Second, the founders can wait to incorporate their company until they are further along in building the company’s product or services. While there may be an argument at some stage of a project that someone working on an unincorporated venture is an employee of that venture, at least initially two friends working towards building an idea together is likely not seen as creating an employer-employee relationship and so wage and hour laws would not yet apply. However, incorporation has many important tax and liability benefits, plus attracting investors and additional talent requires an established legal entity, so this strategy may only be viable in the initial stages of an idea. Additionally, a legal entity owns the IP and other work that the founders are creating, rather than each founder individually owning the IP that they create and therefore could take with them if they decided to leave the venture.

Founder compensation is seldom discussed until it is too late and the wage and hour violations have already occurred, giving a departing founder significant leverage to demand a large pay-out or equity stake in the company. Such risks should be weighed by founders when starting a company and should impact decisions about how money is allocated, how many hours are worked by each employee, and how to best expand the team.

The information provided here is not legal advice and does not purport to be a substitute for advice of counsel on any specific matter. For legal advice, you should consult with an attorney concerning your specific situation.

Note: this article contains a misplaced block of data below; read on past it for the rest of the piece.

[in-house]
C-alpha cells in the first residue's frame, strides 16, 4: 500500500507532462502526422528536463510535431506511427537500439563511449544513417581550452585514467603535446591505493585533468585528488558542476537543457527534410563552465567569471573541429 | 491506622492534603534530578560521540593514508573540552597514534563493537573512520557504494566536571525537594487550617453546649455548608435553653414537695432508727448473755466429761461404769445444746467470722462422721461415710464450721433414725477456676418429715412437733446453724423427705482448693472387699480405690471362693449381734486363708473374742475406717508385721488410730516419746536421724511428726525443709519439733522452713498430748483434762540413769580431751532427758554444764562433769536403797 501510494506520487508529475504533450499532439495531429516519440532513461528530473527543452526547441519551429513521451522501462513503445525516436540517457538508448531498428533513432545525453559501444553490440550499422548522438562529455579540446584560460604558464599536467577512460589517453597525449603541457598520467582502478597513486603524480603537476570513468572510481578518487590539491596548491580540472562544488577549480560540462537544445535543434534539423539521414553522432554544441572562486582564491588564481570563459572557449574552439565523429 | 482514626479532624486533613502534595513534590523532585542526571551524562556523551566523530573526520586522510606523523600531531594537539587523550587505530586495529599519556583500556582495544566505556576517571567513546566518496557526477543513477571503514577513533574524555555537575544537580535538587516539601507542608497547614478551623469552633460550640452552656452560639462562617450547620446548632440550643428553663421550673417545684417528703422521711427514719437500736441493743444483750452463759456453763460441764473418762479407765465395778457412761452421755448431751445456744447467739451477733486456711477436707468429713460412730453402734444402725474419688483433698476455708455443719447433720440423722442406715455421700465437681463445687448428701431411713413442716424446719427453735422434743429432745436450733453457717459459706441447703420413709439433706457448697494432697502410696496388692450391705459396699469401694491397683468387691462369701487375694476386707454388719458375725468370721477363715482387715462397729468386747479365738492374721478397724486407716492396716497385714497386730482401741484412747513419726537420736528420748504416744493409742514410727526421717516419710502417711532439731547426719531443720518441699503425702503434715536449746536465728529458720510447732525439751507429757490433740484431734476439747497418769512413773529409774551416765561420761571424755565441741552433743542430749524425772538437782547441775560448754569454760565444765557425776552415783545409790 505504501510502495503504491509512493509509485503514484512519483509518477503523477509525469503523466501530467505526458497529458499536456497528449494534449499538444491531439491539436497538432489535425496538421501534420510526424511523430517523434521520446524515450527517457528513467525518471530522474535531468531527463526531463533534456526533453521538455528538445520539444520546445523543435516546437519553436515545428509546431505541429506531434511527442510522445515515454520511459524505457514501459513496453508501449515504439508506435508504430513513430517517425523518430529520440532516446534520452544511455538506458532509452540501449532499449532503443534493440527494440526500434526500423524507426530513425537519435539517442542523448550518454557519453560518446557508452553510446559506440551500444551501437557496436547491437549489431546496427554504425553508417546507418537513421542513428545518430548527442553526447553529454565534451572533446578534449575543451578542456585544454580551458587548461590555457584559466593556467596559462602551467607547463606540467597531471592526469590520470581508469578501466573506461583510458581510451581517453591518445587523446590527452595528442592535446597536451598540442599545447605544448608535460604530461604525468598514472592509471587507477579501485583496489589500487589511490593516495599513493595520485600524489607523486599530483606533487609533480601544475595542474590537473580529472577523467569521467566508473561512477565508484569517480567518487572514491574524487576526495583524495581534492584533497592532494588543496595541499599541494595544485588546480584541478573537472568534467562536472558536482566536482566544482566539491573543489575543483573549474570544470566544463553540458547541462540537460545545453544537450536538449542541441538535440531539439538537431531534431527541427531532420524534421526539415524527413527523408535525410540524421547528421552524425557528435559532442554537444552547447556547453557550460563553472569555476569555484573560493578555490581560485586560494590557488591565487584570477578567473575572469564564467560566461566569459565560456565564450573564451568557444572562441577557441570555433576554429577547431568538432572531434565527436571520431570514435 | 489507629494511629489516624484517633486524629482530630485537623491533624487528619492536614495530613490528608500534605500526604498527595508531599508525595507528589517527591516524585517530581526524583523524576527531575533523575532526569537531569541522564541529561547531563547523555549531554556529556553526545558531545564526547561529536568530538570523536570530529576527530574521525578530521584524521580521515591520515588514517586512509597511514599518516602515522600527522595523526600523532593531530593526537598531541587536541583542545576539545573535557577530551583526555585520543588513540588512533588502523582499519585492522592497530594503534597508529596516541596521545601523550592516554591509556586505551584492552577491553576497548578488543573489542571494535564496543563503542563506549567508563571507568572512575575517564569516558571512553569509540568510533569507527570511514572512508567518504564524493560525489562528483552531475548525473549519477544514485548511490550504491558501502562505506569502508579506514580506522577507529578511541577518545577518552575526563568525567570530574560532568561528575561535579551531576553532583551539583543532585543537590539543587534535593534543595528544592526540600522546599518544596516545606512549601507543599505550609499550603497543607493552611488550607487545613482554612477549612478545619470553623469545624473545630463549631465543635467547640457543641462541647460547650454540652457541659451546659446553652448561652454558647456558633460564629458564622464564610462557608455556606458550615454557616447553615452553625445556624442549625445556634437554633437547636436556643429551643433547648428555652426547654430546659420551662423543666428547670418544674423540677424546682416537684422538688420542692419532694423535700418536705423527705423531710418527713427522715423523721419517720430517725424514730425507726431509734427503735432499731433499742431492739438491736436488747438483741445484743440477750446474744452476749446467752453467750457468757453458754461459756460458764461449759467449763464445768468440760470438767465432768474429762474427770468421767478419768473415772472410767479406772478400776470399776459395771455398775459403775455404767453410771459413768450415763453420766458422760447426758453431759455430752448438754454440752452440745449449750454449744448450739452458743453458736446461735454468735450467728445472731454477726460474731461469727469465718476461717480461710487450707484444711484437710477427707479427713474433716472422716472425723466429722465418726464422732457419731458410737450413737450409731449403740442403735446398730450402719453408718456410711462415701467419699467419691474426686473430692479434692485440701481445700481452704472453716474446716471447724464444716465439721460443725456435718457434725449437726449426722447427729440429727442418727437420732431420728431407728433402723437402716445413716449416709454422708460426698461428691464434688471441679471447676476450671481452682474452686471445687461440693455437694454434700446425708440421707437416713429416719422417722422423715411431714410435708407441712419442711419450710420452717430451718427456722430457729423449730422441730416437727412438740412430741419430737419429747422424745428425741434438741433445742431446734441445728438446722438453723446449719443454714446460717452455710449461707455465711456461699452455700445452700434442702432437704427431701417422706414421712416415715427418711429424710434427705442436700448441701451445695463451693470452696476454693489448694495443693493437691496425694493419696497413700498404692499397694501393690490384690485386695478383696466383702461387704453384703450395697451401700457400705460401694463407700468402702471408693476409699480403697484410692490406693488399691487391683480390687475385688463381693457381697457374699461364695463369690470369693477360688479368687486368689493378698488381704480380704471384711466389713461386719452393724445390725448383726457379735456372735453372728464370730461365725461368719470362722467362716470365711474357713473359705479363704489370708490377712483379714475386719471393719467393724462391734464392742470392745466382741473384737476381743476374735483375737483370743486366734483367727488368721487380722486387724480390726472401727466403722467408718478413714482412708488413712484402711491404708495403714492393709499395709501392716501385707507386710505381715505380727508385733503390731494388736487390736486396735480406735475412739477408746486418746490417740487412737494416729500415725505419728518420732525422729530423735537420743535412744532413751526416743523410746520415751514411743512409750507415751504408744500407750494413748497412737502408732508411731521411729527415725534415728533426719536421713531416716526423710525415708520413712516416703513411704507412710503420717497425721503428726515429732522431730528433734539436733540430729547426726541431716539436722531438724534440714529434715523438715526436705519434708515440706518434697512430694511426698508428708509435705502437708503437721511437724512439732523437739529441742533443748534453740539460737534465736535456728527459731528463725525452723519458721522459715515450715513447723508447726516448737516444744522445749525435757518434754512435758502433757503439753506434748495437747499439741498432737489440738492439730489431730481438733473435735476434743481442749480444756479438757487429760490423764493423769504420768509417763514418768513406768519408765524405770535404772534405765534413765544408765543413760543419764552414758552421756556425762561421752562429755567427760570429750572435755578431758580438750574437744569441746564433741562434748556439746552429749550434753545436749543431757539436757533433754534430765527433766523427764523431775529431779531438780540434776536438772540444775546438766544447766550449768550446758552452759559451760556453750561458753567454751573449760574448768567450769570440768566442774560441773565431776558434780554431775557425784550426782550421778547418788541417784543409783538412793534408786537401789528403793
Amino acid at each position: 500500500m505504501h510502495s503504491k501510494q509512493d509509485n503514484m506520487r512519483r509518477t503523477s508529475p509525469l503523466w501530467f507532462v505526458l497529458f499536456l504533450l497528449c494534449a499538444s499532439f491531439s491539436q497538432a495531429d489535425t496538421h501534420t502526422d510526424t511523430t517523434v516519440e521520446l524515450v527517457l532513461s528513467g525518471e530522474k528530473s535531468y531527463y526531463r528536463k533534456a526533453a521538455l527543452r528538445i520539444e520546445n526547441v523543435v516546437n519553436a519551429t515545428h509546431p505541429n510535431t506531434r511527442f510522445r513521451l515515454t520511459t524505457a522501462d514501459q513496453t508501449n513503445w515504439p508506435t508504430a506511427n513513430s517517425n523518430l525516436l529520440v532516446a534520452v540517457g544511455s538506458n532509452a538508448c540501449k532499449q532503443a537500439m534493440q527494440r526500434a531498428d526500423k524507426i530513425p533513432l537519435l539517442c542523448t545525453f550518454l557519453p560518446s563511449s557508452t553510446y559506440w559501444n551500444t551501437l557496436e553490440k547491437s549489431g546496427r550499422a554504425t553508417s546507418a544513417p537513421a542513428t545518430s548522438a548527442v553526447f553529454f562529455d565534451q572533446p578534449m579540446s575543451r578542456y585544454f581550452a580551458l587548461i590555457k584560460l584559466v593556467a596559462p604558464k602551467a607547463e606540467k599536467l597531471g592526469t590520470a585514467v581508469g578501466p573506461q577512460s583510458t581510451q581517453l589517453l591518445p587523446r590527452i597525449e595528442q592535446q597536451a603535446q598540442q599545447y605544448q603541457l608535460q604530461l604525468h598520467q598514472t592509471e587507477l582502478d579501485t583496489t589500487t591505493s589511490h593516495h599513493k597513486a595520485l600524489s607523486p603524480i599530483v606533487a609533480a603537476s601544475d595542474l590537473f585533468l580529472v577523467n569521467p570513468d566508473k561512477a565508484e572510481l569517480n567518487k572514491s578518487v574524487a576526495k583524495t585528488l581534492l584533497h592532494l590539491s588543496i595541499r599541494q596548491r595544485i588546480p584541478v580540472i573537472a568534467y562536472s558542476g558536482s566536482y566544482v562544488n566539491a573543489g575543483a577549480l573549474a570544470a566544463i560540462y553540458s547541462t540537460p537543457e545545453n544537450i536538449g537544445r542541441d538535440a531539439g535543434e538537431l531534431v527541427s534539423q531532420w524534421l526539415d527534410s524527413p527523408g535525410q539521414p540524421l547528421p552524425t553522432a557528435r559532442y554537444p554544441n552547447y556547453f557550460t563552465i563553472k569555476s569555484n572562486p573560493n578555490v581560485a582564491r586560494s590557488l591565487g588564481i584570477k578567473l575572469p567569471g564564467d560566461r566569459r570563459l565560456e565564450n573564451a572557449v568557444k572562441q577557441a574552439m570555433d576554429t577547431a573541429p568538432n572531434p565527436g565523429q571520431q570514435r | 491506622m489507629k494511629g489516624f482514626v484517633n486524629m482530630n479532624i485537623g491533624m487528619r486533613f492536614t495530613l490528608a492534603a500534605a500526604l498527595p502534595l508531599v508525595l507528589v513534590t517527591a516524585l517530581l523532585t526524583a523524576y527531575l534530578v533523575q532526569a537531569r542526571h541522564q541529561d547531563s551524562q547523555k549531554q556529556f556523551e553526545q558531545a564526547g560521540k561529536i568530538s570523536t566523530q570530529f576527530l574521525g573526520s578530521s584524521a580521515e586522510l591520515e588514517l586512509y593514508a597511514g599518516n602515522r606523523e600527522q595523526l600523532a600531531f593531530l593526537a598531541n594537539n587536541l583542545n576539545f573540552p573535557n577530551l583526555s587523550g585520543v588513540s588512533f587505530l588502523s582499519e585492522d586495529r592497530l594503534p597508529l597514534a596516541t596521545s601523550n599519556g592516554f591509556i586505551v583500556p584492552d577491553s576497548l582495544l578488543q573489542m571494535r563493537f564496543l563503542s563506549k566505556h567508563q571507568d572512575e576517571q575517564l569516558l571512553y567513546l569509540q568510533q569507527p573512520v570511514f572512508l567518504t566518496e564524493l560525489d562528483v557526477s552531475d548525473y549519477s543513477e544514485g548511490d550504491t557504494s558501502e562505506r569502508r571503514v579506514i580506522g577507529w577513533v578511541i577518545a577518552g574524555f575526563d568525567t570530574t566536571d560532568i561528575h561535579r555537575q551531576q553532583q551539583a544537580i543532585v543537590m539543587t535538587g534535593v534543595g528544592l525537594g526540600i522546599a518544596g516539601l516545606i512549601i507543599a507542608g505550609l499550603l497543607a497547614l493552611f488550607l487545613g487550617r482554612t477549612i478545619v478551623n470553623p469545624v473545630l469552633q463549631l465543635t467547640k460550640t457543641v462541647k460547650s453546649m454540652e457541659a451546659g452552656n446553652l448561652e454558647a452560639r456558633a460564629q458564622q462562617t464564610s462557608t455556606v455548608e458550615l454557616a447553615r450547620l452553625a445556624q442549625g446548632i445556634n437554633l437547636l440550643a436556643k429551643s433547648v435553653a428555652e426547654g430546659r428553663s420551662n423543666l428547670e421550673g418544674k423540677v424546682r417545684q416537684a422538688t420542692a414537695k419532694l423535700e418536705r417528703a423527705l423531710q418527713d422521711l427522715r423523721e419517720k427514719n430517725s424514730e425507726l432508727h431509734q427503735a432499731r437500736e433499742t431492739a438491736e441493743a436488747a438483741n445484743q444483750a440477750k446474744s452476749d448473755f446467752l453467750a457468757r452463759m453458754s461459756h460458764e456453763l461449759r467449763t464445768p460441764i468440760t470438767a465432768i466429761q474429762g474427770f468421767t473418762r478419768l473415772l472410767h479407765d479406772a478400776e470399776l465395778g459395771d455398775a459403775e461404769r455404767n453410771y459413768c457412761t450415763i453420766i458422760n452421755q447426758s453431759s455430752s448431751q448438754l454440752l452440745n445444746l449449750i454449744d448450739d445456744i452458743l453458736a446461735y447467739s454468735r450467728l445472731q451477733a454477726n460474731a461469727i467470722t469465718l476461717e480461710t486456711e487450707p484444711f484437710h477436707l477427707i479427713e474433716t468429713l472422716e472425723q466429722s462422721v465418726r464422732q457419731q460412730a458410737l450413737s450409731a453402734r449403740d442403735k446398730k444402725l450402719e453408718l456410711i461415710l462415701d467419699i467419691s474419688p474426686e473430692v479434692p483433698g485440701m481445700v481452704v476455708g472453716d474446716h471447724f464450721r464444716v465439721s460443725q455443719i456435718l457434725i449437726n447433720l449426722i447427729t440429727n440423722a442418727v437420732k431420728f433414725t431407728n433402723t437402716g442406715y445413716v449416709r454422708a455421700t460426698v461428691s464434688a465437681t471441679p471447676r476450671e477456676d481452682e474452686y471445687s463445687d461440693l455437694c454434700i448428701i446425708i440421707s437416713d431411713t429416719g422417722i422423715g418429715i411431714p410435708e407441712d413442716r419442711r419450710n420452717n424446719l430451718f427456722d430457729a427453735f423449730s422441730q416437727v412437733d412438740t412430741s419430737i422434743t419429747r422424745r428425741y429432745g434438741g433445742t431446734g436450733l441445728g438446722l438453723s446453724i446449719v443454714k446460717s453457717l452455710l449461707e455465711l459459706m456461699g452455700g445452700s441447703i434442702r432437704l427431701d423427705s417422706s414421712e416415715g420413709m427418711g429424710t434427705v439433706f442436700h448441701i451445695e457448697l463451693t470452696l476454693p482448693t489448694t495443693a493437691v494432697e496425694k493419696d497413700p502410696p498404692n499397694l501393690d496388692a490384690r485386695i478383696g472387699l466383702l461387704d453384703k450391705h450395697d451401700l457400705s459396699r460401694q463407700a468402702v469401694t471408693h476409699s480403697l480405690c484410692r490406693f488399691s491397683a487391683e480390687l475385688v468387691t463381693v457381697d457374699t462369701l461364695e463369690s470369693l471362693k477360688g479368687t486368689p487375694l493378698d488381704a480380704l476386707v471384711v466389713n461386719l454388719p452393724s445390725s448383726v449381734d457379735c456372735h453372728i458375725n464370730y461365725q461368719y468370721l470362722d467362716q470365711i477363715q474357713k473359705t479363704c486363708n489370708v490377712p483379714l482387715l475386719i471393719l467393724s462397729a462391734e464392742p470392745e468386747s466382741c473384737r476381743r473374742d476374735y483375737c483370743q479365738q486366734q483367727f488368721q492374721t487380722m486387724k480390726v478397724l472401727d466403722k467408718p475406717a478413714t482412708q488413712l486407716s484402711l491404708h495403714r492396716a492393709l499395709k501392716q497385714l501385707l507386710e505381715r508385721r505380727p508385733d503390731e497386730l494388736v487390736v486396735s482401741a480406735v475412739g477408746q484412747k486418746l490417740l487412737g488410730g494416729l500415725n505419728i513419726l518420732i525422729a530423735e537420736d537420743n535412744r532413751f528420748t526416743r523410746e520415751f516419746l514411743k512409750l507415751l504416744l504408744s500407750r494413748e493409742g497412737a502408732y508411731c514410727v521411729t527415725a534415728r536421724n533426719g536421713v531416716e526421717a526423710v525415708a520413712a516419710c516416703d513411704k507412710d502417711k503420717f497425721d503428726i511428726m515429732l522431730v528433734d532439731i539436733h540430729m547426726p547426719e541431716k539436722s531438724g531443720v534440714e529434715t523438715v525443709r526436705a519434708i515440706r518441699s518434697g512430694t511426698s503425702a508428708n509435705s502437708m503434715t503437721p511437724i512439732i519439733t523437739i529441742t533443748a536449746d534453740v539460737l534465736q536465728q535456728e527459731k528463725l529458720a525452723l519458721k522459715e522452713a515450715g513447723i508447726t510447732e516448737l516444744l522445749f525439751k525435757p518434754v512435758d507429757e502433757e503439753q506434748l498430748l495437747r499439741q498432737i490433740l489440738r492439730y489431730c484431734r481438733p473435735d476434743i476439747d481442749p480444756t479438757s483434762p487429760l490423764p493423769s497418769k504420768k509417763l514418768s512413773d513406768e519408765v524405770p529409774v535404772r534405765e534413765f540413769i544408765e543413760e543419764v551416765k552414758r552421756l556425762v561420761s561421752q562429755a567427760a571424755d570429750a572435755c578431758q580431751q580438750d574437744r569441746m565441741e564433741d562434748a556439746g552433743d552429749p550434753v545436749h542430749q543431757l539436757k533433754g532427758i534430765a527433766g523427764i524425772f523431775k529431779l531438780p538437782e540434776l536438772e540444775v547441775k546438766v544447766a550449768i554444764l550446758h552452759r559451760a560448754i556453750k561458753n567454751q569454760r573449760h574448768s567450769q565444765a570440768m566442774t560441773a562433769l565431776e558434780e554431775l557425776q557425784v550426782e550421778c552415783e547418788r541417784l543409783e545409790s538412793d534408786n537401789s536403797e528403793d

1 Anthony Zaller, “Five Exempt Employee Classifications All California Employers Should Understand,” 2015.

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Five Key Questions To Ask When Creating Law Firm Equity Agreements

This article first appeared on Forbes. When drafting an equity agreement, partners need to be prepared for many different issues and eventualities. That’s why it is necessary to carefully consider the terms of the agreement, from the allocation of profits and losses to the systems in place when it comes to removing a partner. We… Read More

This article first appeared on Forbes.

When drafting an equity agreement, partners need to be prepared for many different issues and eventualities. That’s why it is necessary to carefully consider the terms of the agreement, from the allocation of profits and losses to the systems in place when it comes to removing a partner.

We have helped set up several law firms, and these are the five key questions that we find partners should consider:

1. How will the profits and losses of the firm be allocated?